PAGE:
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What account to open to save for possible student loan repayment

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  • What account to open to save for possible student loan repayment

    Hi all,

    I'm a second year resident, relatively new to WCI and over the past few months have been trying to learn about managing my finances and setting myself up as best as possible for the future. I have about 170K of student loans, and am going back and forth about how I should handle this debt. I am still trying to figure out if PSLF is the best option for me, I am an internal medicine resident planning on fellowship that would be 2-3 years long, giving me a total of 5-6 years of training. I am currently single and enrolled in REPAYE but will likely be getting married in the next 2-3 years. In short, I have about $1000/month that I could be putting towards paying my student loan debt doubt right now, but given that I may decide to do PSLF I'm hesitant to do that and I would like to set this money aside in some sort of an account so if/when I decide I don't want to do PSLF I will have the money available to put towards my loan. My question is, what would be the best type of account to open to put this money? I would like it to be relatively safe but also would like to see a little bit of growth too. If anyone has any suggestions about the type of account that would be best to open I would appreciate your input!


  • #2
    If you're not already doing so, I would suggest contributing $5,500/year to a Roth IRA and the other $6,500/year into a taxable brokerage account. The brokerage account would be there to help you pay down your loans if you decide not to pursue PSLF. If you do go the PSLF route, then the brokerage account becomes a windfall that could be used as a down-payment on a home.


    • #3
      It's great that you're thinking about what to do with your loans and considering alternatives. In general, you'd want to use a taxable (regular brokerage) account for a student loan payoff fund you keep on the side.

      However, that disposable income you have would likely be better used during your training to start some retirement accounts. Sounds like you have about $12,000/year. I'd put $5500 in a Roth IRA and the remainder in your employer's (residency's) 401k/403b retirement account. If your 401k/403b comes with a matching contribution from your employer then contribute to that first up to the point you get the full match, then fill the Roth IRA, then any remainder in the 401k/403b.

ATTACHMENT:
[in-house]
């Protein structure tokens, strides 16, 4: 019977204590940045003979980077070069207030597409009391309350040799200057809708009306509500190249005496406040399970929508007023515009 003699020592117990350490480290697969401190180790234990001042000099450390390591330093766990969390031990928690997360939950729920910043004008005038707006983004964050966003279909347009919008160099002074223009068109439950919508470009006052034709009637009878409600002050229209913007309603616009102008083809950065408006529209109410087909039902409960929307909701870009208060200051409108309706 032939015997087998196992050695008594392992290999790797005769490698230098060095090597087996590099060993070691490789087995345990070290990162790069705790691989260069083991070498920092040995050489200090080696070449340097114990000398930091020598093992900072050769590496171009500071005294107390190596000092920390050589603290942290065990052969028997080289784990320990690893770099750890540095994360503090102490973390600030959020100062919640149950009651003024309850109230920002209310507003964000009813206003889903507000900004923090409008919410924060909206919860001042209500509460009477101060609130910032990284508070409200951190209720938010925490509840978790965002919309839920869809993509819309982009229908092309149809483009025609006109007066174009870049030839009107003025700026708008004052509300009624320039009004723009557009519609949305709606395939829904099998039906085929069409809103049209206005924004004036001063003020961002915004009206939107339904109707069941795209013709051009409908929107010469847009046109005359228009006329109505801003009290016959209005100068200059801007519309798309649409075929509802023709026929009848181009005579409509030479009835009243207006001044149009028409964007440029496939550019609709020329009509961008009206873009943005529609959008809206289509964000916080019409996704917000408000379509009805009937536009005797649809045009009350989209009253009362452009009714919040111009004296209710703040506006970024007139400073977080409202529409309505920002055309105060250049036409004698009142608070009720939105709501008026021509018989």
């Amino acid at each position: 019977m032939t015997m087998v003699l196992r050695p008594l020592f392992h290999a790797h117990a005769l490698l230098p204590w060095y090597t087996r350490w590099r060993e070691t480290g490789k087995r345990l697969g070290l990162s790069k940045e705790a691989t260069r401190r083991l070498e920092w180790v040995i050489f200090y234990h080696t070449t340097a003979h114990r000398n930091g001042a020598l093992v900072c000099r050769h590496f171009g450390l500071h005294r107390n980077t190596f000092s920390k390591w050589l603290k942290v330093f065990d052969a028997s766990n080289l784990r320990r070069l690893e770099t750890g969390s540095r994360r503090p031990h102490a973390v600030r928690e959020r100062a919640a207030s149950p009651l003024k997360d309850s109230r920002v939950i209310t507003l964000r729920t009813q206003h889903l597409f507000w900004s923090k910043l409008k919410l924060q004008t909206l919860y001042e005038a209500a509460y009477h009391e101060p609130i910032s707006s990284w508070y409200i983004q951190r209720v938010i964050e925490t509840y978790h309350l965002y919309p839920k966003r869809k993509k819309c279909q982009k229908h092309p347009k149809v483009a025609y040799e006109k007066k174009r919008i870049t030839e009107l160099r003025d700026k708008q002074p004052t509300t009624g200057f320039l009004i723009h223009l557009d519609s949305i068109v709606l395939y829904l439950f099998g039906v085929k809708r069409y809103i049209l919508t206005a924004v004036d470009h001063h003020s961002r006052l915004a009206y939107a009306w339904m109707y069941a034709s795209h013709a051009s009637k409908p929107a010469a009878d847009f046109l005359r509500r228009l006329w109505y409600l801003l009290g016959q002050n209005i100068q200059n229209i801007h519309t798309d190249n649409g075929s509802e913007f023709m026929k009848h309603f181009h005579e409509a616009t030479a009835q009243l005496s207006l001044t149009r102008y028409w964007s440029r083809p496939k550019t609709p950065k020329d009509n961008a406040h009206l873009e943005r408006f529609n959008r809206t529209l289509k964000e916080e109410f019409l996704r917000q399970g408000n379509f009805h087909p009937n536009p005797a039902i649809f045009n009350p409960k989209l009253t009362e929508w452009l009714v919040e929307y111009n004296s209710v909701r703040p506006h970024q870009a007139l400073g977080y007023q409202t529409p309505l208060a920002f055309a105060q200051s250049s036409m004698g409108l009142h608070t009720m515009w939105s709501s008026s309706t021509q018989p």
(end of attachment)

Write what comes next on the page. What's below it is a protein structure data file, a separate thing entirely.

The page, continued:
This takes planning as contributing to the 401/403b requires you set it up to pull from your paychecks before you get paid while contributing to the Roth IRA is with money you already have.


      • #4
        Thank you for the responses so far!!

        For a little more information - I actually am planning to fund the Roth IRA to the full amount this year, but beyond that I will still have the $1000 a month. I am thinking about contributing some of that money to 403(b), unfortunately I don't get a match from my employer though. If I were to open up a taxable account, do people generally suggest opening at Vanguard? And what do people think would be a good fund to invest in for the purpose of potentially paying off student loans a few years down the road.

        Thanks again for all the help and insight


        • #5
          Taxable brokerage account. Vanguard, Fidelity, Schwab, Etrade all have similar options for similar prices.

          Total US stock and total int'l stock would be the mainstays since they naturally have low turnover and dividends, and if you want bonds in there, then an intermediate municipal/tax-exempt bond fund would be useful. If you're Vanguard, that'd be the ETFs VTI, VXUS, and VTEB respectively. If you want an all-in-one and are okay with 50/50 stock/bond (such as if you equally value low volatility/preservation of capital and risk/earning), and have $10k to put in, the tax-managed balance fund VTMFX can be useful.